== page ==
COVID-19 mitigation efforts are showing promising results, with declining hospitalization rates and slowing spread. Many have credited these positive developments to the coronavirus vaccines. The first two COVID-19 vaccines on the market, from Pfizer-BioNTech and Moderna, are mRNA vaccines and require two doses to achieve maximum efficacy. But the latest vaccine available, from Johnson & Johnson, is a different type of vaccine altogether. Read on to learn more about the Johnson & Johnson vaccine, including what makes it different and whether you should wait for one of the other two if you have a chance.
Adenovirus Vector Vaccines
The Johnson & Johnson vaccine is what is called an adenovirus vector vaccine. These vaccines work by using an inactivated adenovirus (one of the many viruses that can cause the common cold) and engineering it to carry genetic code for the spike protein found on the coronavirus. This allows your immune system to learn how to identify this spike protein, enabling it to defend itself if the real virus should show up in your system. It is important to note that the modified virus itself is harmless and will not actually infect you.
Unlike the mRNA vaccines, the Johnson & Johnson vaccine can be kept in a regular refrigerator and does not require extremely cold temperatures to stay viable. This means it will be significantly easier to store and transport, which could make it ideal for rural communities or mobile vaccination sites. It is also logistically easier to distribute since only one dose is necessary for maximum efficacy.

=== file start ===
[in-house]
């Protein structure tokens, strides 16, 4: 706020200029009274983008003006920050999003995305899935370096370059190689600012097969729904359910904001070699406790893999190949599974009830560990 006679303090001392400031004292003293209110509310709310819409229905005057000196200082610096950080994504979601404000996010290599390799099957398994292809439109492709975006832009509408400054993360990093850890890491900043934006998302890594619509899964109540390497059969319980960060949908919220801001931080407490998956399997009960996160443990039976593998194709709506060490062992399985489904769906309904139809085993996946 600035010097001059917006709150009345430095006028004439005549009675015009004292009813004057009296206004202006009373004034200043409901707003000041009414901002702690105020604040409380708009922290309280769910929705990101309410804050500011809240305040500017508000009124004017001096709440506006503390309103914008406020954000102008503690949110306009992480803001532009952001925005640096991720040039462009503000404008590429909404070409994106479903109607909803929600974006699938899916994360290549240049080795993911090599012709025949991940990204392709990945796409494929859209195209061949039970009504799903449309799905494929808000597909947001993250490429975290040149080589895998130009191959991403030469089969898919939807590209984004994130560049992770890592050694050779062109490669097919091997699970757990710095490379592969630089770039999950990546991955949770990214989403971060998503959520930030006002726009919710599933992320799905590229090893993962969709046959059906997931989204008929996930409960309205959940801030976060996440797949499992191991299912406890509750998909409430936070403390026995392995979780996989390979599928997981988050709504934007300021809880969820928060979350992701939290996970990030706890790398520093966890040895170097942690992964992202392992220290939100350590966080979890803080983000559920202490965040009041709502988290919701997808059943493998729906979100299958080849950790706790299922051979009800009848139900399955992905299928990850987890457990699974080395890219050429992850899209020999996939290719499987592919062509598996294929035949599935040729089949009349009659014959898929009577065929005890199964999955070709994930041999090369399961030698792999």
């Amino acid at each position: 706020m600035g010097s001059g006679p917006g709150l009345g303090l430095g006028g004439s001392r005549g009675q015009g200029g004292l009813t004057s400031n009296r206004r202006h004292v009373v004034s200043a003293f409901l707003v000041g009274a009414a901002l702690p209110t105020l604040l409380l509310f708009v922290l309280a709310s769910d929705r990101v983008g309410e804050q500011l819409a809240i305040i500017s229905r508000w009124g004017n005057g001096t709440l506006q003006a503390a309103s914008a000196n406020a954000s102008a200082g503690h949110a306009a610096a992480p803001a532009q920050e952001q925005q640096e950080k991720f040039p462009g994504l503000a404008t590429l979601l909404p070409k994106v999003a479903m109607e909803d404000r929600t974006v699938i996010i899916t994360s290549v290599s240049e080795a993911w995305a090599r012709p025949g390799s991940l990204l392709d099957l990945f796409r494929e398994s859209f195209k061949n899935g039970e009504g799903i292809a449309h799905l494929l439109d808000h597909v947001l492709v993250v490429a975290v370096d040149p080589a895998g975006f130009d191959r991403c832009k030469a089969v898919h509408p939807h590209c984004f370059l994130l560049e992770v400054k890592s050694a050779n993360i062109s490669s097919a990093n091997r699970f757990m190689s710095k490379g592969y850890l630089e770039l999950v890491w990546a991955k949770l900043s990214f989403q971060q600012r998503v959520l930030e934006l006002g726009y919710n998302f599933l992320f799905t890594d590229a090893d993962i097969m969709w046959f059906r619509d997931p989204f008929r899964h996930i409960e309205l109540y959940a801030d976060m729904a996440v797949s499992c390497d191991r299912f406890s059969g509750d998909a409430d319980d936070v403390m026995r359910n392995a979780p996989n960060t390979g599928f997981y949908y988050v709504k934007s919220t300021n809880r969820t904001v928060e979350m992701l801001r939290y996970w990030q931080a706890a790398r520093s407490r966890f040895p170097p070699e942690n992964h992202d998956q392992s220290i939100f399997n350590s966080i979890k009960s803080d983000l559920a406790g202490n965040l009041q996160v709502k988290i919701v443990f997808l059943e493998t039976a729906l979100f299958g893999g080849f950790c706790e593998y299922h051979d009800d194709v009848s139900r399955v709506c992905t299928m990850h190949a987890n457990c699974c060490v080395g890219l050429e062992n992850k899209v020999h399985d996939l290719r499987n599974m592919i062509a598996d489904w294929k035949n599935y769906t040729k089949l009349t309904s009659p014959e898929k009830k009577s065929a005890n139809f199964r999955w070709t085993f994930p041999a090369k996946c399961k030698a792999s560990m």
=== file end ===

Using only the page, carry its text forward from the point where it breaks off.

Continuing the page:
Should You Wait for Another Vaccine?
Some people have voiced concerns that the supposed lower efficacy rate of the Johnson & Johnson vaccine could be problematic. Clinical data puts the efficacy rate of preventing symptomatic illness at around 72 percent, as opposed to rates of the other vaccines, which is 94 percent for Moderna and 95 percent for Pfizer-BioNTech. However, experts note that all three of these vaccines are very close to perfect efficacy when it comes to preventing the most severe illness. Consider also that these percentages cannot be compared exactly, as all three vaccines conducted their trials in different ways. Essentially, you should take whichever vaccine is available to you, no matter which it one ends up being.
What about Side Effects?
In terms of common side effects, the Johnson & Johnson vaccine tends to cause milder and less frequent side effects than the other two available vaccines. The most commonly reported side effects are general fatigue, pain at the injection site, and fever, which can be managed easily with over-the-counter medications.